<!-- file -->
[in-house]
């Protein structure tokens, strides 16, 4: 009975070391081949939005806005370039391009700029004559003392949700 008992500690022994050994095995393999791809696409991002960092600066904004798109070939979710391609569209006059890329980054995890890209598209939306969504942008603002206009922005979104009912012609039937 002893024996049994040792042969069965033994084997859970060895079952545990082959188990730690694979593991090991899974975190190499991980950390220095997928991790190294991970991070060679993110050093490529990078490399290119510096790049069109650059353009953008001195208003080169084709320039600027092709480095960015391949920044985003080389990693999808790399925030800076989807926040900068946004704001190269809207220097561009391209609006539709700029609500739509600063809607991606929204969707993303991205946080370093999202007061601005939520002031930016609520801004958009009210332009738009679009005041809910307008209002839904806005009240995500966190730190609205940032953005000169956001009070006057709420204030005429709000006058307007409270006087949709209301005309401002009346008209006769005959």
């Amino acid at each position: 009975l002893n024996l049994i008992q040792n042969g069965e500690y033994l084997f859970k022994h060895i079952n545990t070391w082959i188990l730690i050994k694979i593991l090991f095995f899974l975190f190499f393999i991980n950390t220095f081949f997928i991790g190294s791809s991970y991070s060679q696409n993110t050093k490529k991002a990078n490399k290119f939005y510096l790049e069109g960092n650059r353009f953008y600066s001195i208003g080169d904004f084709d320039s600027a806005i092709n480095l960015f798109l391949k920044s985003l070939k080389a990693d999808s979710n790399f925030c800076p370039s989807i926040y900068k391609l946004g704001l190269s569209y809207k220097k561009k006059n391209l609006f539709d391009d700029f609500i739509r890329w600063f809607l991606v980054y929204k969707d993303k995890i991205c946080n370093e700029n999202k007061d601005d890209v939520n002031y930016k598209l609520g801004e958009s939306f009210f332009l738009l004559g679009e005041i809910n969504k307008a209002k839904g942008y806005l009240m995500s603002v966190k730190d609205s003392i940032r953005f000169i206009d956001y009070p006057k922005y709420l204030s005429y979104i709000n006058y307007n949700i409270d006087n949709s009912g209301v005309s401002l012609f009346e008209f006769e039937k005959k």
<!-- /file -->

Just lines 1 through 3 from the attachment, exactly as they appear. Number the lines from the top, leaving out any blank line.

[in-house]
């Protein structure tokens, strides 16, 4: 009975070391081949939005806005370039391009700029004559003392949700 008992500690022994050994095995393999791809696409991002960092600066904004798109070939979710391609569209006059890329980054995890890209598209939306969504942008603002206009922005979104009912012609039937 002893024996049994040792042969069965033994084997859970060895079952545990082959188990730690694979593991090991899974975190190499991980950390220095997928991790190294991970991070060679993110050093490529990078490399290119510096790049069109650059353009953008001195208003080169084709320039600027092709480095960015391949920044985003080389990693999808790399925030800076989807926040900068946004704001190269809207220097561009391209609006539709700029609500739509600063809607991606929204969707993303991205946080370093999202007061601005939520002031930016609520801004958009009210332009738009679009005041809910307008209002839904806005009240995500966190730190609205940032953005000169956001009070006057709420204030005429709000006058307007409270006087949709209301005309401002009346008209006769005959």
């Amino acid at each position: 009975l002893n024996l049994i008992q040792n042969g069965e500690y033994l084997f859970k022994h060895i079952n545990t070391w082959i188990l730690i050994k694979i593991l090991f095995f899974l975190f190499f393999i991980n950390t220095f081949f997928i991790g190294s791809s991970y991070s060679q696409n993110t050093k490529k991002a990078n490399k290119f939005y510096l790049e069109g960092n650059r353009f953008y600066s001195i208003g080169d904004f084709d320039s600027a806005i092709n480095l960015f798109l391949k920044s985003l070939k080389a990693d999808s979710n790399f925030c800076p370039s989807i926040y900068k391609l946004g704001l190269s569209y809207k220097k561009k006059n391209l609006f539709d391009d700029f609500i739509r890329w600063f809607l991606v980054y929204k969707d993303k995890i991205c946080n370093e700029n999202k007061d601005d890209v939520n002031y930016k598209l609520g801004e958009s939306f009210f332009l738009l004559g679009e005041i809910n969504k307008a209002k839904g942008y806005l009240m995500s603002v966190k730190d609205s003392i940032r953005f000169i206009d956001y009070p006057k922005y709420l204030s005429y979104i709000n006058y307007n949700i409270d006087n949709s009912g209301v005309s401002l012609f009346e008209f006769e039937k005959k």